A pig fair in Eyre Square

Hely Dutton, in his survey of County Galway in 1824, wrote: “In every considerable town there is a market for fat cattle and sheep once a week. The earliest cattle fairs in Galway were held at Fairhill (hence the name ) but in the 19th century, they moved to Eyre Square. It was where the farmer sold his product to other farmers, to butchers and to visiting dealers. It was where town and country met, where the rural people would come to town to sell, then buy whatever necessities they needed before returning home."

J Stirling Coyne, a visitor to Galway in 1842, wrote: “It was market day when I arrived, and the large square in front of the inn was thronged with hundreds of people, shoeless and stockingless, but all with their 'top-hamper' as a sailor would say, of the gayest of colours. Not only in dress however, but in gesticulation, and in a certain massiveness of feature, the Galwayians struck me as different from all the other Irish I had seen. The noise of the potato and pig traders was perfectly deafening, and there seemed the prospect of a fight in every group engaged in traffic. I wandered among the baskets and the carts.”

Our photograph was taken about 100 years after that observation and was given to us by the Museum of Country Life in Turlough, Co Mayo. It shows a busy pig fair in the Square where there is nobody shoeless or stockingless. Some farmers may have had to walk their animals into the fair, and if they did not sell, walk them home again. The farmers in our picture were more upmarket with their horses and carts. The photographer was probably standing on a cart like those in the photograph. The pig was very important in rural life, it often helped pay the rent or feed a family through the winter.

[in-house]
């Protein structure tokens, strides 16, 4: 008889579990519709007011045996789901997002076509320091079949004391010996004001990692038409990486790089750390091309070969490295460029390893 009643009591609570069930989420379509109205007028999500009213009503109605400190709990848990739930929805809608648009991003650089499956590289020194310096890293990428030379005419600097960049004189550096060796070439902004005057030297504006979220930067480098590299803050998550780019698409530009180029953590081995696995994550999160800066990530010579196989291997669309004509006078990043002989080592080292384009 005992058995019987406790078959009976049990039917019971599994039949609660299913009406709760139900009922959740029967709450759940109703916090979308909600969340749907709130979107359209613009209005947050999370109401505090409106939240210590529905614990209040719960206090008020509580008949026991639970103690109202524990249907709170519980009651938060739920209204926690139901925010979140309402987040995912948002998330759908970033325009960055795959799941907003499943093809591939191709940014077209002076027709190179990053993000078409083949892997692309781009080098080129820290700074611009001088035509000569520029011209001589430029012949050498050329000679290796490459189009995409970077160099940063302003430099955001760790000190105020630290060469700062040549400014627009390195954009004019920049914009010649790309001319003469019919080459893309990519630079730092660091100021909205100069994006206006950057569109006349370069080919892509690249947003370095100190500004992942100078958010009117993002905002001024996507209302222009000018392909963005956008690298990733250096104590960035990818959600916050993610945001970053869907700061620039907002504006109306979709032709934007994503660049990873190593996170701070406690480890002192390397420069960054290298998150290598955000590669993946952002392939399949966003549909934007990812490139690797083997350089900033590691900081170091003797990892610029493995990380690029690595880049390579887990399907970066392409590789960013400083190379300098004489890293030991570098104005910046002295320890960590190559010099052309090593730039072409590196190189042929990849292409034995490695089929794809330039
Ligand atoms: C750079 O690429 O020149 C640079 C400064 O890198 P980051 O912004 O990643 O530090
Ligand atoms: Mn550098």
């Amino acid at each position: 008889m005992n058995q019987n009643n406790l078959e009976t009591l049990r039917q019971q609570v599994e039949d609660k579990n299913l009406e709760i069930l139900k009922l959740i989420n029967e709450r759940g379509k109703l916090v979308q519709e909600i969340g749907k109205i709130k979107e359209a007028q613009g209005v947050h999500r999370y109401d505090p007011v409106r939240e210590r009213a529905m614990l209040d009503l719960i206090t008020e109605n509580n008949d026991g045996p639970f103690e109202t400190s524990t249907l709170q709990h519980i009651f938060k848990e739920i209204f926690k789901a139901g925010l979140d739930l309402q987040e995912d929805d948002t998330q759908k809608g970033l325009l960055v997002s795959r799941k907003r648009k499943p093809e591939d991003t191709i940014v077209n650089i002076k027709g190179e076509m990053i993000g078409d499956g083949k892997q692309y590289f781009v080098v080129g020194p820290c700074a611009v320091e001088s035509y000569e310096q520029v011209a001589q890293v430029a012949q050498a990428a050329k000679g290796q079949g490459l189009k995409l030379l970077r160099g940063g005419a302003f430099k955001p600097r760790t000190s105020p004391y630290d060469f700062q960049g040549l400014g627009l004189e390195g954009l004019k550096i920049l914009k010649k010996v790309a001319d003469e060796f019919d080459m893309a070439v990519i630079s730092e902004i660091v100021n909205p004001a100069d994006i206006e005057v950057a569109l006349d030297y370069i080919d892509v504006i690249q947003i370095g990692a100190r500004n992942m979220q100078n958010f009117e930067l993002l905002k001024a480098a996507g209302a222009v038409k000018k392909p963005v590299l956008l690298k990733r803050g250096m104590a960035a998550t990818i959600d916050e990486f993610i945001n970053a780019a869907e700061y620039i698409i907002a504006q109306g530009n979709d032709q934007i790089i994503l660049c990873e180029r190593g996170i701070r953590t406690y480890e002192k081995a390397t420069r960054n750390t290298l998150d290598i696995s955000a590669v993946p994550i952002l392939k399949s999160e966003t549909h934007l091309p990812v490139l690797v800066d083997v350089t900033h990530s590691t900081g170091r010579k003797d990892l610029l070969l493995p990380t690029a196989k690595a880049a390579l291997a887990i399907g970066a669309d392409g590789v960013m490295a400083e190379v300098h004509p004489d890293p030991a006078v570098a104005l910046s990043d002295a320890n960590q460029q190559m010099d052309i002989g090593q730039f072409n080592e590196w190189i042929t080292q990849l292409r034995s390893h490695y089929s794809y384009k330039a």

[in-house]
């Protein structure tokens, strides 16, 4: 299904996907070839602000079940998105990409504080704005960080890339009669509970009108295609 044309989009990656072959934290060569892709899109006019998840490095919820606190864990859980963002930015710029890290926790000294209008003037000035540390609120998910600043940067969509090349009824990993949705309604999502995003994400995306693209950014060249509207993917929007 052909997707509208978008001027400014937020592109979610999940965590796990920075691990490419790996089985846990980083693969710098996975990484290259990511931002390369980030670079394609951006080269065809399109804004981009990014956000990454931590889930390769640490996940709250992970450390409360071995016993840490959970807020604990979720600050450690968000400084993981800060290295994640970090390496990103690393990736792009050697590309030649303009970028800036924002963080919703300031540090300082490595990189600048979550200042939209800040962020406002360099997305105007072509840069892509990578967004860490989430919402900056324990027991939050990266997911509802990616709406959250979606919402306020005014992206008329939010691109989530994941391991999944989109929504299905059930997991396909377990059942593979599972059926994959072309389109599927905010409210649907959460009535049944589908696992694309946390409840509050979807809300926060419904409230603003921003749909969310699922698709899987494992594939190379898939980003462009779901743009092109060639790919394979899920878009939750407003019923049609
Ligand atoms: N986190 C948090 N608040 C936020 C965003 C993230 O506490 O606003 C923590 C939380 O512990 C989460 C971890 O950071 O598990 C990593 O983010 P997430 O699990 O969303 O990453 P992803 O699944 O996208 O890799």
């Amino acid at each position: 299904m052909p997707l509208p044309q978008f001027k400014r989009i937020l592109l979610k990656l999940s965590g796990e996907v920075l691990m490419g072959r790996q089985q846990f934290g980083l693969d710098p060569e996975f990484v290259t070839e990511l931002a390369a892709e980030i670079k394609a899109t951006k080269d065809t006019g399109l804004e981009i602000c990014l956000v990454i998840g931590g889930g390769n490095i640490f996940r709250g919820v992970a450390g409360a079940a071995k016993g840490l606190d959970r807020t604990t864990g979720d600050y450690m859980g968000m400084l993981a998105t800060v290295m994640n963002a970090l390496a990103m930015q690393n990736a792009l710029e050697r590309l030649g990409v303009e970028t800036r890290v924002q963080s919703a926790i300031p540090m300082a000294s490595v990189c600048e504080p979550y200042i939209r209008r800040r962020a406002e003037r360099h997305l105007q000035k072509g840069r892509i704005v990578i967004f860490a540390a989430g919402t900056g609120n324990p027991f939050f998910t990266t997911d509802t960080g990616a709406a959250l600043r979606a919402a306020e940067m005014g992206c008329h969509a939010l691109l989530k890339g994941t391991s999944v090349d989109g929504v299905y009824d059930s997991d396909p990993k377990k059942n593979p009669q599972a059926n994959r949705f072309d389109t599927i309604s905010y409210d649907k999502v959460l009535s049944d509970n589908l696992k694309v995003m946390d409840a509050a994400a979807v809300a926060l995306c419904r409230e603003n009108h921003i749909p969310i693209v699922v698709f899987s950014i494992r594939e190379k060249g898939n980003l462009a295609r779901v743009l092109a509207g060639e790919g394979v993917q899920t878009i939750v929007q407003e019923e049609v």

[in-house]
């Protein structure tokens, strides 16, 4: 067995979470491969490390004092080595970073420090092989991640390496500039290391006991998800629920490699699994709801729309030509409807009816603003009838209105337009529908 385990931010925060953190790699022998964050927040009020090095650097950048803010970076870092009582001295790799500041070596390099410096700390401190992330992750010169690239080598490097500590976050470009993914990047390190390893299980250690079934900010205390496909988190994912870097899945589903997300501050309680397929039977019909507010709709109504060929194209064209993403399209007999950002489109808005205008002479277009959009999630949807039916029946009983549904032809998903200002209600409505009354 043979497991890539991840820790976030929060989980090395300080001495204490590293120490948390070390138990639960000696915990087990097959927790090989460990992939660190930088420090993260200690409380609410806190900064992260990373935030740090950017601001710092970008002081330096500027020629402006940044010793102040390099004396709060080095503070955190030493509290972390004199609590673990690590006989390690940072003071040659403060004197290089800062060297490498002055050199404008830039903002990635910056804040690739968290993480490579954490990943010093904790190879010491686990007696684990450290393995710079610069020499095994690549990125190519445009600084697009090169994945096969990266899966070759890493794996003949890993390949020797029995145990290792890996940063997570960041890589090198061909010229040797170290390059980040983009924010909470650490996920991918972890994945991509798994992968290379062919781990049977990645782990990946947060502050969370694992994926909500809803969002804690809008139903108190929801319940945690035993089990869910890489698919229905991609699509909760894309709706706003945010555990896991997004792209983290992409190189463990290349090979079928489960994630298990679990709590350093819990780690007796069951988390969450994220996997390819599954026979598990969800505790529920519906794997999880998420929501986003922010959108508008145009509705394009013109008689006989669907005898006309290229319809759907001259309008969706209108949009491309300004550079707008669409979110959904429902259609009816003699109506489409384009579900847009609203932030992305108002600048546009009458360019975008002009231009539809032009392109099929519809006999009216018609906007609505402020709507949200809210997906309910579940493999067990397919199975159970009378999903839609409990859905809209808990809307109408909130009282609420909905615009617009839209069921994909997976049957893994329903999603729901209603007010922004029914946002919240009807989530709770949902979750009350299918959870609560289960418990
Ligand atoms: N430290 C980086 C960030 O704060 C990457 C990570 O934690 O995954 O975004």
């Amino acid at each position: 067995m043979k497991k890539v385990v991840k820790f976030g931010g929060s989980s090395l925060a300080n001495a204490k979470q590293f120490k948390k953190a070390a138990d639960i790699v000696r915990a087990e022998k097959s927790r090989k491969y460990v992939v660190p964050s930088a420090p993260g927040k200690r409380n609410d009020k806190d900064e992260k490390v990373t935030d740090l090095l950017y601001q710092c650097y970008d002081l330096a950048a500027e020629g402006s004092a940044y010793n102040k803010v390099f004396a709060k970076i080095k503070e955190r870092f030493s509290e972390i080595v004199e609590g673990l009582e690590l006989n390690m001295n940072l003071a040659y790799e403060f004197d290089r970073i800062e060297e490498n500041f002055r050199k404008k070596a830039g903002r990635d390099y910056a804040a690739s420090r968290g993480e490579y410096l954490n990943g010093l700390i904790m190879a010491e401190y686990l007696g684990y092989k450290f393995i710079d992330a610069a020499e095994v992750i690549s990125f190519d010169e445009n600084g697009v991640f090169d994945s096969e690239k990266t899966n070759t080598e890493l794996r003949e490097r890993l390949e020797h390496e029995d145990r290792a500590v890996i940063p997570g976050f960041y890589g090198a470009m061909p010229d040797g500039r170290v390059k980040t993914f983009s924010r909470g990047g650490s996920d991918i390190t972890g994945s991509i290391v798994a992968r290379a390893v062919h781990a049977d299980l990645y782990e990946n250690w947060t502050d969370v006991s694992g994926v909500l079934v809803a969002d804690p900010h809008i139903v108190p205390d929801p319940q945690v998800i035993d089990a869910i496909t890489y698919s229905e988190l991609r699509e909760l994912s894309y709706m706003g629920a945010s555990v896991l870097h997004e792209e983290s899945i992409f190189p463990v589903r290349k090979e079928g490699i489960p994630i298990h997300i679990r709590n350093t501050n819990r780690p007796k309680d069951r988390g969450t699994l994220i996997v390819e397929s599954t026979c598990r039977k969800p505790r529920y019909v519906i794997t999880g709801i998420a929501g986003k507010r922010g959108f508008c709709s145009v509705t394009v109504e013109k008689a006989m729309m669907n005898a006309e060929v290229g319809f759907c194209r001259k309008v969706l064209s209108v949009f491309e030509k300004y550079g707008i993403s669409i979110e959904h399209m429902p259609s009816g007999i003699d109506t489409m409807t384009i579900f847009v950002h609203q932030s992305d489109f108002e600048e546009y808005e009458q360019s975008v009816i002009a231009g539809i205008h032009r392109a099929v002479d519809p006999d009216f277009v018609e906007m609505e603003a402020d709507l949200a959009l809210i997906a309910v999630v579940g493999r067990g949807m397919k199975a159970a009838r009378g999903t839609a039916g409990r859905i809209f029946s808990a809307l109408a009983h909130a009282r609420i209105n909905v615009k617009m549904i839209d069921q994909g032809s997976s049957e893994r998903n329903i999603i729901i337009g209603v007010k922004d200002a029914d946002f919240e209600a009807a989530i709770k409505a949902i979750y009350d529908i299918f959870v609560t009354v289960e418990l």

Fairs and markets were an important part of life in Galway — there was a basket market and a potato market in Woodquay, a turf market at the Small Crane, an egg and butter market on Church Street, a sock market on Eglinton Street, a vegetable and fowl market in front of St Nicholas’, a fish market at the Spanish Arch, buttermilk was sold in Buttermilk Lane, a hay market in Eyre Square, which was also the location for horse fairs, cattle fairs, sheep fairs, and pig fairs. Saddest of all was the ‘labour market’ where spailpíns used to gather at the railings in the Square hoping to be hired.

If you have not been to the Museum of Country Life, then you should go. It gets better with every visit. It focuses on the lives of ordinary people, mainly in rural Ireland, in the last couple of centuries, brought to life through the display of objects that they made and used. The display is of interest to people of all ages, as is a book the museum has published titled Happy Days and Hard Times, a collection of memories and stories told by visitors to the museum. It is compiled by Joanne Hamilton and is superby illustrated by images of objects from the museum’s collection, and is an ideal gift, especially for parents or grandparents. Both the museum and the book are highly recommended.

This afternoon at 4.30pm, President Michael D Higgins will unveil a plaque in memory of the late and much loved teacher, old Galwegian and raconteur, Donal Taheny. The ceremony will take place near the gates of St Patrick’s Boys School and all are welcome.


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